4) The applicant has used the existing data of functional diversity from the BIOCOM project. He assessed the importance of within-species functional diversity in drylands, and its response to abiotic processes. This work fulfills the objective (ii) of the DRYFUN project (Milestone 8). The work has been accepted in Journal of Ecology (IF: 5.52).

5) The applicant assessed the effect of functional diversity on multiple ecosystem functions in global drylands. This work fulfills the objective (iii) of the DRYFUN project (Milestone 10). The work has been accepted in Nature Ecology and Evolution (part of the Nature group).

6) The applicant was part of a project to assess the effect of plant functional and soil fungal diversities on the fertility of global drylands. This work fulfills the objective (iii) of the DRYFUN project (Milestone 10). The work has been accepted in Journal of Ecology (IF: 5.52).

7) The applicant assessed the effect of ecological and biogeograpical factors on the phylogenetic structure of plant communities in the arid Trans-Himalayas. This work fulfills the objective (iv) of the DRYFUN project (Milestone 11). The work has just been accepted in Perspective in Plant Ecology Evolution and Systematics (IF: 3.12).

8) The applicant is now assessing the effect taxonomic, functional and phylogenetic diversities on ecosystem functioning in global drylands. This work is ongoing and will fulfill the objective (iv) of the DRYFUN project (Milestone 11). The work will be submitted to PNAS.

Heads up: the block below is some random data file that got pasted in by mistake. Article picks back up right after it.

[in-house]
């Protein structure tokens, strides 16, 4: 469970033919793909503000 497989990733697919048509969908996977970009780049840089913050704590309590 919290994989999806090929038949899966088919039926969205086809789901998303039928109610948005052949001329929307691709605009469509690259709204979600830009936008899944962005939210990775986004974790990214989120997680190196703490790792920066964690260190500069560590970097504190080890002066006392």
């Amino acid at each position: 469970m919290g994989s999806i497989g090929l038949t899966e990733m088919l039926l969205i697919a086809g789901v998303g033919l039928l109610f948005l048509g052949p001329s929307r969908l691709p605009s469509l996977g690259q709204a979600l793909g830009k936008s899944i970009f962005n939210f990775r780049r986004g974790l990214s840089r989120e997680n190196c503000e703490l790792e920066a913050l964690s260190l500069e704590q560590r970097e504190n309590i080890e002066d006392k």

9) The applicant also took part of two beside-projects. The first project aimed at providing guidelines in the calculation and use of trait data for accurately measuring the functional diversity of multiple organisms. The second project aimed at testing the processes involved in the assembly of grasslands by evaluating the niche occupancy through the use of plant functional traits. These two projects have been accepted in PlosOne (IF: 3.06) and Journal of Ecology (IF: 5.52).

10) The applicant joined 3 international congresses. He joined the Ecosummit congress in 2016 where he was invited to chair the session ""dryland ecology"", the SFE congress in 2016, and the MEDECOS meeting in 2017. These works fulfill the Milestones 5 and 9.

11) The applicant provided disseminations: a website that will serve for the ongoing new trait dataset of global drylands, press release on the public websites of the INRA and of the CNRS. All data he used are released in the public repository Figshare.
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The data that will be gathered from the standardized protocol will provide important insights on the role of functional diversity for ecosystem multifucntionality in global drylands, and will improve the predictability of the consequences of global environmental change on the ecosystem structure and functioning. Ongoing and recently published results of objectives (ii) and (iii) are particularly relevant for incorporating functional diversity into management recommendations, notably by providing goals and guidelines for the development of a quantitative and predictive ecology. The results from objective (iii) can be 1) used trait-based restoration ecology and conservation aiming to mitigate the effect global changes drivers on multifunctionality, and 2) offer a way to include the effect of biodiversity and their underlying mechanisms on CNP cycles in global vegetation models.